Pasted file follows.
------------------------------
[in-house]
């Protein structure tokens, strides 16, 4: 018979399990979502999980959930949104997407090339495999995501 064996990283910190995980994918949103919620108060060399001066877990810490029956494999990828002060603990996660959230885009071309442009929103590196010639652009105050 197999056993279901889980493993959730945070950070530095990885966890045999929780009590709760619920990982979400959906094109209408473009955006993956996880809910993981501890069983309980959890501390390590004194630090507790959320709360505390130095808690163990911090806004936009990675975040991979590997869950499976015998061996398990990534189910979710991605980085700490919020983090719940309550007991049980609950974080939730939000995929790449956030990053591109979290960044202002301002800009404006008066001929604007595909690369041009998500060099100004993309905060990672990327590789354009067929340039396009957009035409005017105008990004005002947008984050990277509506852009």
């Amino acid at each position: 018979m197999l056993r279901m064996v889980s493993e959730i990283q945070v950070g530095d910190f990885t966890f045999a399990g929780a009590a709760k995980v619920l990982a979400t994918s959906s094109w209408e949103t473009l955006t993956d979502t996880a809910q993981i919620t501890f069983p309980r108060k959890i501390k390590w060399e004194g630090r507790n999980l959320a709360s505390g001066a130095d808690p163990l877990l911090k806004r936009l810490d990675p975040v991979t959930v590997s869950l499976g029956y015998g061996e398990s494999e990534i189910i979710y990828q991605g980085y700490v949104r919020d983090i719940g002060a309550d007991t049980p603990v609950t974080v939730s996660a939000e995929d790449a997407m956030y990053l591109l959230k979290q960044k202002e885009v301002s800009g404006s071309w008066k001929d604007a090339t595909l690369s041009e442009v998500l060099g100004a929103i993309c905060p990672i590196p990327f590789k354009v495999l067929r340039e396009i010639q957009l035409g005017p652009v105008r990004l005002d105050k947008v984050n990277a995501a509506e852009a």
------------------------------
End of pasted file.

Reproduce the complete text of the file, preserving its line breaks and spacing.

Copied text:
[in-house]
């Protein structure tokens, strides 16, 4: 018979399990979502999980959930949104997407090339495999995501 064996990283910190995980994918949103919620108060060399001066877990810490029956494999990828002060603990996660959230885009071309442009929103590196010639652009105050 197999056993279901889980493993959730945070950070530095990885966890045999929780009590709760619920990982979400959906094109209408473009955006993956996880809910993981501890069983309980959890501390390590004194630090507790959320709360505390130095808690163990911090806004936009990675975040991979590997869950499976015998061996398990990534189910979710991605980085700490919020983090719940309550007991049980609950974080939730939000995929790449956030990053591109979290960044202002301002800009404006008066001929604007595909690369041009998500060099100004993309905060990672990327590789354009067929340039396009957009035409005017105008990004005002947008984050990277509506852009």
């Amino acid at each position: 018979m197999l056993r279901m064996v889980s493993e959730i990283q945070v950070g530095d910190f990885t966890f045999a399990g929780a009590a709760k995980v619920l990982a979400t994918s959906s094109w209408e949103t473009l955006t993956d979502t996880a809910q993981i919620t501890f069983p309980r108060k959890i501390k390590w060399e004194g630090r507790n999980l959320a709360s505390g001066a130095d808690p163990l877990l911090k806004r936009l810490d990675p975040v991979t959930v590997s869950l499976g029956y015998g061996e398990s494999e990534i189910i979710y990828q991605g980085y700490v949104r919020d983090i719940g002060a309550d007991t049980p603990v609950t974080v939730s996660a939000e995929d790449a997407m956030y990053l591109l959230k979290q960044k202002e885009v301002s800009g404006s071309w008066k001929d604007a090339t595909l690369s041009e442009v998500l060099g100004a929103i993309c905060p990672i590196p990327f590789k354009v495999l067929r340039e396009i010639q957009l035409g005017p652009v105008r990004l005002d105050k947008v984050n990277a995501a509506e852009a």